Gian Mario Anselmi (Università di Bologna)
This essay examines the roots of Percy Bysshe Shelley’s poetical formation in the light of his familiarity with the
Italian literary tradition. It is a well-known fact that he was deeply interested in Italian culture and letters, and was
a careful reader and interpreter of many Italian authors who contributed, through a multifaceted intertextual pat-
terning, to define some of the fundamental paths of his lyrical compositions and poetics. This is especially evident
if we focus on his relations with stil novo traditions, with the models of Guido Cavalcanti and, especially, Dante.
And yet, equally important, and perhaps deserving an entirely new approach, is Shelley’s link with Petrarch, and
not just the familiar poet of the Canzoniere, but also the meditative and anguished Petrarch of his Latin works, and
the visionary Petrarch of the Trionfi; as well as Shelley’s knowledge of the poetry of the Italian Humanists (in par-
ticular, their Latin poetry) and of their reinterpretations of some of the classics. The essay stresses the crucial link
between this secular Humanist tradition and some of the essential ideas of Romantic poetics, especially Shelley’s
important discussion of the poet’s central role within processes of the formation of knowledge and the imaginative
elaboration of reality.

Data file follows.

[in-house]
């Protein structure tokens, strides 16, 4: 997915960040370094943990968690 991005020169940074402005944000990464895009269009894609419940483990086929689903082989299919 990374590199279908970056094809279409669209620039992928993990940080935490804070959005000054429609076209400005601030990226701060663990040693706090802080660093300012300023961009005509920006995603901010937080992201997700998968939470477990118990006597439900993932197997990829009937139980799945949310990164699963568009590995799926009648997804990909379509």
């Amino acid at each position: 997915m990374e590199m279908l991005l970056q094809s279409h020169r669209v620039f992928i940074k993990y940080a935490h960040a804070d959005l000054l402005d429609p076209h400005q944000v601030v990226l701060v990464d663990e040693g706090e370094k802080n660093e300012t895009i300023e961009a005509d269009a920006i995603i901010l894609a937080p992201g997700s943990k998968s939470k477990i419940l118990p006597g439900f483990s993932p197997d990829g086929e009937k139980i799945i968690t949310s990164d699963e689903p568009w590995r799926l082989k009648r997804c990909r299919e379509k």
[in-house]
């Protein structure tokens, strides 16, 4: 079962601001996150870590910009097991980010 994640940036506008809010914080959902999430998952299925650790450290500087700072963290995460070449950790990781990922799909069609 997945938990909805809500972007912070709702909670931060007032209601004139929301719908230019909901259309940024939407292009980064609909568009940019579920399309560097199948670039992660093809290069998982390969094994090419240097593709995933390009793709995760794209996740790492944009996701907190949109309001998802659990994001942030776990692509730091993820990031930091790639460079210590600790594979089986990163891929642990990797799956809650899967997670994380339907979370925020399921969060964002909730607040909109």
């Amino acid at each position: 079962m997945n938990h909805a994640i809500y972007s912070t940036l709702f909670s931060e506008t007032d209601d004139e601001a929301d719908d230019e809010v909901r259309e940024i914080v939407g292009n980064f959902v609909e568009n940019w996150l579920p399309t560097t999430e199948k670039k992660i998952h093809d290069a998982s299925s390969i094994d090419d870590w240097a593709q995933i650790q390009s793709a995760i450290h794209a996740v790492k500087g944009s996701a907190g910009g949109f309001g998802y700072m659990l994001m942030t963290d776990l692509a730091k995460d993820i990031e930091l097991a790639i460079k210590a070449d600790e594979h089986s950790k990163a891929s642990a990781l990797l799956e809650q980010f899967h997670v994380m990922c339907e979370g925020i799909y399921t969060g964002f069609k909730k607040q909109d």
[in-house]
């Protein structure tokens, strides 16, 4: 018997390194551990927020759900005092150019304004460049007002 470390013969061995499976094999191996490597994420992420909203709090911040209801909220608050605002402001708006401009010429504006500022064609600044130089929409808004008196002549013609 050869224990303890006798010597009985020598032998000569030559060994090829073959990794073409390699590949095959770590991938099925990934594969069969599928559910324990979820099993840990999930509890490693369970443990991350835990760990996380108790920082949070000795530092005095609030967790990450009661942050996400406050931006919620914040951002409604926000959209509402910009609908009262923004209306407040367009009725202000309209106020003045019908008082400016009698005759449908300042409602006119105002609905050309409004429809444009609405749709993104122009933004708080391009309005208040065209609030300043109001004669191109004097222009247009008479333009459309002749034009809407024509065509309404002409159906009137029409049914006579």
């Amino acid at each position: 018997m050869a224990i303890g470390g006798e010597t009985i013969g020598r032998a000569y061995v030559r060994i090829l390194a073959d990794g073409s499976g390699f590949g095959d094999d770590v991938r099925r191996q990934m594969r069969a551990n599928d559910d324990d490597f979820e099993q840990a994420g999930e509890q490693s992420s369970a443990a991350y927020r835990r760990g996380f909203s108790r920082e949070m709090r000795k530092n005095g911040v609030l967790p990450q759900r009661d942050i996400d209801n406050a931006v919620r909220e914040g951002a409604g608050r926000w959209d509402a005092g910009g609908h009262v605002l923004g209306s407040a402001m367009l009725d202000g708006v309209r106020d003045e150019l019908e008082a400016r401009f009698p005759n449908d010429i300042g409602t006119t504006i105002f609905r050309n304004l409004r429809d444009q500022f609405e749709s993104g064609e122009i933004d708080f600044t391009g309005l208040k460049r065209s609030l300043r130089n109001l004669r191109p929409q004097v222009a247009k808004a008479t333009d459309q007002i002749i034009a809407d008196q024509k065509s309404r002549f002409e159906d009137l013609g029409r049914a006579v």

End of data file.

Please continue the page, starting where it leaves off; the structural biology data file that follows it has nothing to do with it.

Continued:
If we approach literature as a pilgrimage towards wisdom, as the essential sign of a reflection caught in mid-stream between tradition and modernity, or as a mythopoeic quest after possible truth – the quintessence, indeed, of Italian Humanist and Renaissance culture – we will eventually, though not unexpectedly, come into contact with British literature and, in particular, the work of Percy Shelley. If we accept that the Humanist heritage spread rapidly to become a shared European tradition, then we need to focus on those authors and poetic itineraries, located at the climax of a decisive epochal shift, and whose themes and implications produced especially conspicuous and durable effects. This would certainly imply a study of such pivotal Romantic-period figures as Goethe, Chateaubriand or Stendhal. Here, however, we propose to concentrate on English literature, because it was possibly this tradition that, thanks to Edmund Spenser as early as the second half of the sixteenth century, had been most constantly attracted to the Italian classics and the great Humanist and Renaissance models, encompassing also such exponents of neo-Latin literature as Lorenzo Valla, Angelo Poliziano, Jacopo Sannazaro or Giovan Battista Spagnoli. This cultural interaction produced outstanding results, visible in Shelley’s works, which are not only a conscious reelaboration of these models, but almost a sort of emblematic end-product of this literary development. A similar role can be ascribed, in Italian literature, to Ugo Foscolo – a genuine watershed in this tradition, a modern and ‘European’ author who, at the same time, subtly re-elaborated the myths of the Renaissance. It is more than a mere coincidence that, during his unhappy existence, Foscolo ended up in England, where he penned some extremely lu